IoT news of the week for June 15, 2018

  • Posted by admin on June 16, 2018

The newly available Amazon DeepLens camera.

Resin.io gets $ 5 million: Startup Resin.io, which puts containers on devices running ARM-based chips, has scored $ 5 million in funding. I wrote about the company a few months back, explaining why what it was doing was important for the internet of things. It’s basically making it easier to manage and write software to a large swath of connected devices. That way, developers used to the ease of deploying software in the cloud can turn their skills to the internet of things. Making developers’ lives easier is a good way to get money. (GeekWire)

Amazon launched a $ 250 camera for the edge: Amazon is now shipping a camera that helps developers build computer vision applications. Amazon’s DeepLens camera ships with access to a variety of AWS services, the idea being that developers can run computer vision models at the edge. The camera comes with several models already installed, such as face detection, cat and dog detection, and even things such as head pose determination. So using the camera, a developer could build an application that recognizes a person in a restricted area and then triggers an alarm. Or in one of my favorite ideas, recognizes a dog on the couch and then triggers a speaker to tell the animal to get off. (Engadget)

Hackers are getting pretty bold on your IoT devices: Hackers are aggressively targeting your connected devices. Allot Security has released a report on the state of telco network security that shows how far hackers will go to get their malware onto a connected device and keep that malware running. Allot set up honeypots designed to resemble unsecured IoT devices and waited to see what would happen. The report said immediate, successful attacks on the devices peaked at a rate of 1,000 per hour. Based on the aggressive speed of attacks on the honeypots, Allot calculated that a connected device will get infected within 42.5 seconds, on average. What struck me was that once on the device, hackers quickly moved to claim it, checking to see if it was real, trying to obliterate other malware on the device, and locking it down for the hackers’ use. That use might be mining Bitcoin or playing a role in a botnet attack. Before we all panic, it’s worth noting that what Allot calls an IoT device is generally something running Linux that has enough computing power to be worthwhile. These are routers and set-top boxes, not light bulbs. (Allot Security)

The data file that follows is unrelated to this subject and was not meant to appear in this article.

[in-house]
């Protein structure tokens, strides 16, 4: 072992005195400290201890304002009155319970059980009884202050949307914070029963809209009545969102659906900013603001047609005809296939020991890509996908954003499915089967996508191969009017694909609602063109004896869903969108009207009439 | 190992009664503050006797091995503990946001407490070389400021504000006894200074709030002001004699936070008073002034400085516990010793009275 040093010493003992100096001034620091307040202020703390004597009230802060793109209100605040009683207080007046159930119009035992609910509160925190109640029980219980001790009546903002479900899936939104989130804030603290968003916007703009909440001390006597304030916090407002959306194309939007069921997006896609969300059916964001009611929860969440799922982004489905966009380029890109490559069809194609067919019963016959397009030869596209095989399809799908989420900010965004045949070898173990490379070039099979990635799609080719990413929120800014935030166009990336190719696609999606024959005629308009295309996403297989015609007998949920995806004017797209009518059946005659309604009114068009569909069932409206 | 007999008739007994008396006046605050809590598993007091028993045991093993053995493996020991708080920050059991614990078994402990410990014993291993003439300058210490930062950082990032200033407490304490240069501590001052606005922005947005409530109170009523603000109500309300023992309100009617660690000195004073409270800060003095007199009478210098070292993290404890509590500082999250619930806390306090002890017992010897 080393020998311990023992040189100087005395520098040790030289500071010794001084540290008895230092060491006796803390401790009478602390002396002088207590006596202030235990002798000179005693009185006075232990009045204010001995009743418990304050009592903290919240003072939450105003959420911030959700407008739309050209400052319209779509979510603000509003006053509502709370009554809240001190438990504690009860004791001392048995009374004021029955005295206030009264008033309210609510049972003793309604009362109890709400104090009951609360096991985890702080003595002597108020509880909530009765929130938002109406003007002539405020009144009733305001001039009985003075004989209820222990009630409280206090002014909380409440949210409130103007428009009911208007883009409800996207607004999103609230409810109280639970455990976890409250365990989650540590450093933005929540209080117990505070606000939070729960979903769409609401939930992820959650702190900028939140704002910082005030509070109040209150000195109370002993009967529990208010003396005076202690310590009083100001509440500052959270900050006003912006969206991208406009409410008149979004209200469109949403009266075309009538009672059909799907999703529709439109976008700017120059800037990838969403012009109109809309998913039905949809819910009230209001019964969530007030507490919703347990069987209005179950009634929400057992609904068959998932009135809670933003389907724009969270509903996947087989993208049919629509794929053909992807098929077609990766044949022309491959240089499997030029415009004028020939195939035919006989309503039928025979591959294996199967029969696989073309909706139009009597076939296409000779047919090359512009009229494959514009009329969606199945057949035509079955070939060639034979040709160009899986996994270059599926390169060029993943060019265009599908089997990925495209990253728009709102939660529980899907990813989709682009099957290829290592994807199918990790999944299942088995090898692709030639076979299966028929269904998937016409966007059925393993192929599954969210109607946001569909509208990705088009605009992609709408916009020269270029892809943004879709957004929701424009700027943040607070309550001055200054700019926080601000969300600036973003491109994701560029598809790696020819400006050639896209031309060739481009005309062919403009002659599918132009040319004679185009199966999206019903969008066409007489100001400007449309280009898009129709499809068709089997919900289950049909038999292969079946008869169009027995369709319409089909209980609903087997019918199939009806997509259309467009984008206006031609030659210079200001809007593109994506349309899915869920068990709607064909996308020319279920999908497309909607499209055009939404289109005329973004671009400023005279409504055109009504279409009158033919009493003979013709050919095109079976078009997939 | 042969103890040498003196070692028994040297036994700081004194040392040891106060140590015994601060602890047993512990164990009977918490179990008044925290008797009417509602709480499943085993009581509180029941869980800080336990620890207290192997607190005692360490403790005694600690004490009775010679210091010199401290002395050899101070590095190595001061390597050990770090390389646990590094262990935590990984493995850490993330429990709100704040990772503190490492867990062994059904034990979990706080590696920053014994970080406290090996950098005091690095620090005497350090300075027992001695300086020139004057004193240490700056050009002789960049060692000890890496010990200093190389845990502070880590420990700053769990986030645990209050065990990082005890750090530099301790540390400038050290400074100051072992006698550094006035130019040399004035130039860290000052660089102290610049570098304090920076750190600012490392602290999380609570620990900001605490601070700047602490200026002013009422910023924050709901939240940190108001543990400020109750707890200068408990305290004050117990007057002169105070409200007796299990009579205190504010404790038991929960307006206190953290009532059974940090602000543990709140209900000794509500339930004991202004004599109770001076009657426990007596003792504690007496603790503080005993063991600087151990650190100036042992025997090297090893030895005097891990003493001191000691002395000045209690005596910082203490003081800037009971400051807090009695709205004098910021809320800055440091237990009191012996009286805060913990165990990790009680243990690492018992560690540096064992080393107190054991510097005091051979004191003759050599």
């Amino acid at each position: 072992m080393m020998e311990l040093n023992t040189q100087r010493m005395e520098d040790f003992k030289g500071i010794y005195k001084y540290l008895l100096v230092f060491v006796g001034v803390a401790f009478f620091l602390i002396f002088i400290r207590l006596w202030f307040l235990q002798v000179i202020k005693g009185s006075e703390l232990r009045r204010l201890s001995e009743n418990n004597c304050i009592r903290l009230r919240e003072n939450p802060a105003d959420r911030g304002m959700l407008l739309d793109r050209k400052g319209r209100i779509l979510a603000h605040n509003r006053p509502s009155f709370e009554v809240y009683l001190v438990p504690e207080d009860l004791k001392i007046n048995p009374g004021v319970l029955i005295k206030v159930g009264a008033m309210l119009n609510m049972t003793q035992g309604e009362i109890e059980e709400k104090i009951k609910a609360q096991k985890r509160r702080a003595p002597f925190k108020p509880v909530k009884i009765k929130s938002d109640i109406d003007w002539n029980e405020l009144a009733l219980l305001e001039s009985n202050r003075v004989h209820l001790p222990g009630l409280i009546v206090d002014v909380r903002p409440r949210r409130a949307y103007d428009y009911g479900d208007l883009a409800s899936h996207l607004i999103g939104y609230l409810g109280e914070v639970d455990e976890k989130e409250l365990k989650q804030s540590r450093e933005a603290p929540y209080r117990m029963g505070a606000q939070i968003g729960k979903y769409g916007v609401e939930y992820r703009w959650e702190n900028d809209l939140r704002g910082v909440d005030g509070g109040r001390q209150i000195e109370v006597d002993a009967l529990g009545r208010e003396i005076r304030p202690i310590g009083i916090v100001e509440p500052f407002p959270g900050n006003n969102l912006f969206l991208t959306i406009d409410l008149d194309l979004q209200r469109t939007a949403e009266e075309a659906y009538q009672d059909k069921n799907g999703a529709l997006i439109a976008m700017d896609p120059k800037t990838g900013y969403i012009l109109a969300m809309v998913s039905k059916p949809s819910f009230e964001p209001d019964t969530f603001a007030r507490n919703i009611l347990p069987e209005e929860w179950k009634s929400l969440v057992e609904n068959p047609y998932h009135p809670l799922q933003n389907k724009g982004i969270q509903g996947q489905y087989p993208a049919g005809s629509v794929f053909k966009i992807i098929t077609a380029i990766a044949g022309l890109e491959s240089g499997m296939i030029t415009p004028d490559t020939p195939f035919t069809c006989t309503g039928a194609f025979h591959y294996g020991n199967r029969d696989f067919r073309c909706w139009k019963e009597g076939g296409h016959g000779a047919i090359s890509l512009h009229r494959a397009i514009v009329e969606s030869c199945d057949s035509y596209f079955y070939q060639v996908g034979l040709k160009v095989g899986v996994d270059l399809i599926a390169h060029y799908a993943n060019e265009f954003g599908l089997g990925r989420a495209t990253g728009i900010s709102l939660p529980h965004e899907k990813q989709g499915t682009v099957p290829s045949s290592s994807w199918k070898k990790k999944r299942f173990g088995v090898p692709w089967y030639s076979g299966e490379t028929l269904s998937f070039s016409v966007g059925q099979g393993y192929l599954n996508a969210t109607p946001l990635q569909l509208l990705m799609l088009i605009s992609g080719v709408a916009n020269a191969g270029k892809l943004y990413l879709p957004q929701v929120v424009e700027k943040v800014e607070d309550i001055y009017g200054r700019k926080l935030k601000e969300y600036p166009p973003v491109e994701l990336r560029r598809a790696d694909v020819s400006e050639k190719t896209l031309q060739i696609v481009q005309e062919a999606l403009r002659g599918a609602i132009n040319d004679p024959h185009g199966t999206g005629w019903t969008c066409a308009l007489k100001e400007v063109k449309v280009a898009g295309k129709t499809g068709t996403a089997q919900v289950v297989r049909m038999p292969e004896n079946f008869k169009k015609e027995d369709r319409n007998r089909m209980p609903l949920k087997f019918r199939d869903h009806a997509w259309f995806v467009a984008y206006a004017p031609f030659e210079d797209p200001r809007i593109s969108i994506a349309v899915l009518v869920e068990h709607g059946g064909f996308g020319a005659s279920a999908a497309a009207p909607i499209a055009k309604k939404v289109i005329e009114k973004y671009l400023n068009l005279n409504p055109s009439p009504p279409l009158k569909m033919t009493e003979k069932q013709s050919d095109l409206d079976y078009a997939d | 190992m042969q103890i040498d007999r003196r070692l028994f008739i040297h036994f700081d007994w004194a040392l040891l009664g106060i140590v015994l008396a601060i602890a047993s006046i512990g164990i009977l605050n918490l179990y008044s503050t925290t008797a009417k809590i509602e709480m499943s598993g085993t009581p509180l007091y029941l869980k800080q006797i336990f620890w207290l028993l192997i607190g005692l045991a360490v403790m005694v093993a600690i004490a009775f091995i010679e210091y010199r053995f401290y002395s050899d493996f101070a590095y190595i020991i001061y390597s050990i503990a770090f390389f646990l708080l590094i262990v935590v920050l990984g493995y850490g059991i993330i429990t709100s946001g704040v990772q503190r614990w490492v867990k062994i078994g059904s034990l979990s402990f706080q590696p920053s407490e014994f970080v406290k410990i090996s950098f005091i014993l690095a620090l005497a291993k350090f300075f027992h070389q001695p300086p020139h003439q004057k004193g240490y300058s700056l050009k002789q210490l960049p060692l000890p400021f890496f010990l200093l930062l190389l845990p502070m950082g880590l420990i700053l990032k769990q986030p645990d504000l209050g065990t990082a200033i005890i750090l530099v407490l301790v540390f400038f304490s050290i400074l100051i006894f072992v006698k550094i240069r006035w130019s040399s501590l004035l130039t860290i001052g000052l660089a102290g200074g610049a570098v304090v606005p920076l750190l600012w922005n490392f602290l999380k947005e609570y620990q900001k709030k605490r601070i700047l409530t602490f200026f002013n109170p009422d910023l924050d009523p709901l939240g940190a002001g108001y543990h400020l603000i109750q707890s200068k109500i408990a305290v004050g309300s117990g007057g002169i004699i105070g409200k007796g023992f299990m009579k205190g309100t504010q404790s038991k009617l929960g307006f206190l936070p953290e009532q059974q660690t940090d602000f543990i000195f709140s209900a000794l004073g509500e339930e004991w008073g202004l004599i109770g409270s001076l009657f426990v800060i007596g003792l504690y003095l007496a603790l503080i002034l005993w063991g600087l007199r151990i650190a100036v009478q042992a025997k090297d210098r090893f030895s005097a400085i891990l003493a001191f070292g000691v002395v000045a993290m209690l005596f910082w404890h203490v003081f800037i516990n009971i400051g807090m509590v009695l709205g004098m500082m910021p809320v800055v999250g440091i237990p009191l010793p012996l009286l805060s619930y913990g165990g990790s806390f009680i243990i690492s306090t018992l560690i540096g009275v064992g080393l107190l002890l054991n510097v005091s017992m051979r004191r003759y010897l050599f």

Industrial sensors need industrial batteries: This article is why I love trade publications. Where else would I find a deep dive into the properties of seven different batteries as it relates to the industrial internet of things? The article shares all of that and begs the industry to come up with even more battery tech aimed at smart manufacturing and industry. If nerding out on deep tech is your jam, this is for you. (SensorMag)